And yet this is challenging because a lot of data, 50% of the data is locked due to strict privacy regulations. And especially in healthcare, is challenging because healthcare data is the most privacy sensitive data with even stricter privacy. Regulat. And yeah. Hence we are on a mission to make sure that yeah, organizations that build needs and have an ambition to realize data driven innovation have access to the data they need to to actually build and deliver them.

So how would you define the problem that you're solving for healthcare? So, as a cio Yeah. What's the problem you're gonna solve for me?

So the, problem is that healthcare data is privacy sensitive. Therefore, the data cannot simply be used, shared. And therefore, yeah, organizations miss data opportunities and cannot realize data driven innovation.

So is it, the fact that the data's in silos, is it the fact that if I'm going to utilize it, I need to secure it? And how are you securing it?

Yeah, so both, so data silos internally, externally takes a lot of time, paperwork, effort and we really aim. In lockdown data with our platform. We do that with so-called AI generated synthetic data.

So how does it work? We have a synthetic data generation platform by the use of artificial intelligence that learns all statistics, pattern relationships that are in the original data, and then the platform is able to completely generate completely new and artificially generated data points.

So it's fake data and therefore we do not have privacy risk cause individuals simply do not exist.

But it's based on my data.

Yeah. But that's a, yeah. The key difference is we model that new data in such a way that we reproduce the same statistics, patterns and relationships in the synthetic data. So we basically generate a synthetic data twin that is statistically identical to the, original data.

So you can do analytics on that while it is based on fake data. So yeah, that's the, that's, that's how we'll look at

So there's de-identifying it because

Yeah. Yeah. It's basically a new way , to de-identify data. In a way that it's still suitable for analytics.

Wow, that's really interesting. So who would you have conversation with, like at a health system?

Like who's your target conversation and what's the conversation you wanna have?

Yeah, so CTO is based in Amsterdam and Netherlands. We serve customers in Europe, Japan, and the us. Typically we work with the teams that work with the data, the data science teams. So typically we talk to the data scientist or the head of the data science.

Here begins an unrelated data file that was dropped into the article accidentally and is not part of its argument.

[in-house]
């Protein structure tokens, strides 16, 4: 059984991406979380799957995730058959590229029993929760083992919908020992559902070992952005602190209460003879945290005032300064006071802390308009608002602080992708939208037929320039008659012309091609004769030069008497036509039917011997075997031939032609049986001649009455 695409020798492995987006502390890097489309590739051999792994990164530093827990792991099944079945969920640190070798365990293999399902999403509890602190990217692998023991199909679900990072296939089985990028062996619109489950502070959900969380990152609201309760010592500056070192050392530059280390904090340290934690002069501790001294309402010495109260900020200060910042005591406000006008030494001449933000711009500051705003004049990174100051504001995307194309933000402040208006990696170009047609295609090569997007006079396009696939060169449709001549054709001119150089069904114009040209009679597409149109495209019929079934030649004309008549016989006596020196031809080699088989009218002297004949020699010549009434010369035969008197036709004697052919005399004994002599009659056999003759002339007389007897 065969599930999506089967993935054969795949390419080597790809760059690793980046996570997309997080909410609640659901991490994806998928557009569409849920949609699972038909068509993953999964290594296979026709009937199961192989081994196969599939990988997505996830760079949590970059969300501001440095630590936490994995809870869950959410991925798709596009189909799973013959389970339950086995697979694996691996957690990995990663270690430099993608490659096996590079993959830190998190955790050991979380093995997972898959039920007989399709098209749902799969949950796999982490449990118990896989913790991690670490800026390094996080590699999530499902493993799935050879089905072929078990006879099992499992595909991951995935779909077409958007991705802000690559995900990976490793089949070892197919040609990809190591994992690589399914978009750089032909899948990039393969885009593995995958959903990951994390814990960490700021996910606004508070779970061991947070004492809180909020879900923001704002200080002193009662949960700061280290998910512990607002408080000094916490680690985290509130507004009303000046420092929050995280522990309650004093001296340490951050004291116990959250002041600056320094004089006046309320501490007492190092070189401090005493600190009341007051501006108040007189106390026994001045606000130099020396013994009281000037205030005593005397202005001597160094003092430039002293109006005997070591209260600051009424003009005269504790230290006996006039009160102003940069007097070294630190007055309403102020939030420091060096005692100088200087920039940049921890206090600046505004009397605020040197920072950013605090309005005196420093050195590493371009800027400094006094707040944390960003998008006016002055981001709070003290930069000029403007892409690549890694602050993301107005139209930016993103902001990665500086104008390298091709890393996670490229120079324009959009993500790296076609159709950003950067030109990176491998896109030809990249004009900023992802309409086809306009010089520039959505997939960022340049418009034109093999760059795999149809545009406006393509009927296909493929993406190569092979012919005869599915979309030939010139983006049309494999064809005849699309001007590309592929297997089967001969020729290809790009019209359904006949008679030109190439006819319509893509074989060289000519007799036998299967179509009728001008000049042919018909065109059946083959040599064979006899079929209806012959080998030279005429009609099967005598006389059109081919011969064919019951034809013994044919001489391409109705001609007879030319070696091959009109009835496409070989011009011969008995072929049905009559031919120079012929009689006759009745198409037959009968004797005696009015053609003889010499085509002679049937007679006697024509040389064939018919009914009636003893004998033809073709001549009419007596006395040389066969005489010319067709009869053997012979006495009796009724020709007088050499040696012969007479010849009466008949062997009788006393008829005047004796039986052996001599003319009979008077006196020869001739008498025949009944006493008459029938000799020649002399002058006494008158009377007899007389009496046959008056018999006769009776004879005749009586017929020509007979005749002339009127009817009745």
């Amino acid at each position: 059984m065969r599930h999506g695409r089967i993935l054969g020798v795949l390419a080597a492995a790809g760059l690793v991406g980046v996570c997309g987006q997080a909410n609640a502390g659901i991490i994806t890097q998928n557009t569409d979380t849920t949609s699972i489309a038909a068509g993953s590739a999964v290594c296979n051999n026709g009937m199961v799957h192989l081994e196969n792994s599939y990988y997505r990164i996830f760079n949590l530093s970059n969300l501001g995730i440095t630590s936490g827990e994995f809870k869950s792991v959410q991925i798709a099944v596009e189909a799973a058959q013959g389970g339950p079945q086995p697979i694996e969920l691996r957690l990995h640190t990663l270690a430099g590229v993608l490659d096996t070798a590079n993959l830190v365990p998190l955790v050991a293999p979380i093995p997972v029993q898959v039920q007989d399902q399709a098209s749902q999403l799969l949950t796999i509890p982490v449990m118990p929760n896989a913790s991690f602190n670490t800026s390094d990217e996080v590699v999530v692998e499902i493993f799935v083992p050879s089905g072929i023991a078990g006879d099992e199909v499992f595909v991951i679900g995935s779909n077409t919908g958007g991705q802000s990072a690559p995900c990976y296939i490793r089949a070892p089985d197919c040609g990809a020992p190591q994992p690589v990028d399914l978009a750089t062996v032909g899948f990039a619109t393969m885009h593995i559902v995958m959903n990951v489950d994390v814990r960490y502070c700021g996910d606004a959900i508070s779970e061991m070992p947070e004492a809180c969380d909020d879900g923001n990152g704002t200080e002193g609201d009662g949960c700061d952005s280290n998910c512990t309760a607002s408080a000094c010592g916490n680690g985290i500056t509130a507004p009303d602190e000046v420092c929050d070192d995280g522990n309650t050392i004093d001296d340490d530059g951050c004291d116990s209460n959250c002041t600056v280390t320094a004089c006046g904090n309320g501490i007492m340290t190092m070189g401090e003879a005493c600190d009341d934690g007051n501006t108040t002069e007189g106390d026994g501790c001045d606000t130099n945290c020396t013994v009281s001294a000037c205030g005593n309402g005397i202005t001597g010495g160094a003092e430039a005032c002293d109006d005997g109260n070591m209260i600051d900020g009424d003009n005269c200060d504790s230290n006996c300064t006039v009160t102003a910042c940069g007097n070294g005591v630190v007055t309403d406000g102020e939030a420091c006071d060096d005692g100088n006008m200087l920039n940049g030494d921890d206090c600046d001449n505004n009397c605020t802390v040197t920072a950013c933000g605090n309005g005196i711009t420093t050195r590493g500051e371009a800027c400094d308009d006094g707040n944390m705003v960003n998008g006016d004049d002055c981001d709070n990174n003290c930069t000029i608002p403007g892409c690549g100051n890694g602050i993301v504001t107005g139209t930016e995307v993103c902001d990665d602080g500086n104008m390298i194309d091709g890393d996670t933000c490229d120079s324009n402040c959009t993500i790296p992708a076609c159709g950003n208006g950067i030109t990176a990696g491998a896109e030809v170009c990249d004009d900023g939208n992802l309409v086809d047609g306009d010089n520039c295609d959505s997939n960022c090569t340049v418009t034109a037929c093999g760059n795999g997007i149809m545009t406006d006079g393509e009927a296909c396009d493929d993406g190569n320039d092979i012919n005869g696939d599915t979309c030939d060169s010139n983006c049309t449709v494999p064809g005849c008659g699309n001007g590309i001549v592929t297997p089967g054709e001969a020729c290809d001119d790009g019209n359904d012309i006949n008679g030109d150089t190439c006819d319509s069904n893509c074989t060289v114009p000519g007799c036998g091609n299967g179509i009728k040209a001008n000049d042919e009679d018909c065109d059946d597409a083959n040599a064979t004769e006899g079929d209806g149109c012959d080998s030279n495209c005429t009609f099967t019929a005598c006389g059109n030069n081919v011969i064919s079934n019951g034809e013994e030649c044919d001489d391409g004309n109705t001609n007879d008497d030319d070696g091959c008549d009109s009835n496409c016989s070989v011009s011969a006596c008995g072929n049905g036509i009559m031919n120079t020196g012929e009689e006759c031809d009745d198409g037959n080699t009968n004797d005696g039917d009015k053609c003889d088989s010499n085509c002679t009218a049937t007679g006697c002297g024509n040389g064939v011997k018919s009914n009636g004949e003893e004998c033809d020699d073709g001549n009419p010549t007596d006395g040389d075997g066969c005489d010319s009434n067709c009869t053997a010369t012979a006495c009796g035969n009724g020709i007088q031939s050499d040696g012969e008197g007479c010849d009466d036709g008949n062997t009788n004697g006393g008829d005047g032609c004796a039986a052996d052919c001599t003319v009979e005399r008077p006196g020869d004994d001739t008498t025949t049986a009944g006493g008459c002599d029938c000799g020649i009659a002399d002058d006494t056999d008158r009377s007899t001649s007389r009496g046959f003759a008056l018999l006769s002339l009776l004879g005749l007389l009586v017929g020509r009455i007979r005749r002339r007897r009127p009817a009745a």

And within healthcare system, we focus on hospitals. Uh, For hospitals, it is typically around research, the electronic health record system. Within pharma it's typically around clinical trials. And within health tech organizations it's typically around data sharing, making data available.

So around the world success stories at this point.

Yeah, so we work of course with seed. On. Yeah. Making sure that the research team have access to the data that they need to, do research, build new solutions, deliver and explore new data opportunities to, of course, improve healthcare because that's of course the end goal.

So I think that's an important success story. Yeah. And I think the fact that we are now in the middle of internationalization. , we have of course, many customers in Europe and we are now making. To the United States. That's why we are also here to really learn and share how we add value in healthcare.

It's interesting cuz when I talk to data teams and I talk to CIOs, they're talking to me about these national data models are not, what they need. What they need is local data models. What you're saying is essentially you're gonna come into the health system, you're gonna look at that data model.

You're gonna create digital twins around that data set that they can then utilize. So it will absolutely mirror Yeah. The populations that they have in those communities.

Exactly. Yeah. Our synthetic data really mimics, mirrors the original data and yeah, that allows that local data can be shared, utilized by yeah, by many more organizations that actually need the data.

Because yeah, without data, it's difficult to build data solutions.

Fantastic. Love the solution. Thank you for taking the time.

Thanks And hope inspired you all.

Appreciate it.

Another great interview. I wanna thank everybody who spent time with us at the conferences. I love hearing from people on the front lines and it is Phenomen. That they have taken the time to share their wisdom and experience with the community, which is greatly appreciated. We also want to thank our channel sponsors one more time, who invest in our mission to develop the next generation of health leaders. They are Olive, Rubrik, trx, Mitigate, and F5. Thanks for listening. That's all for now.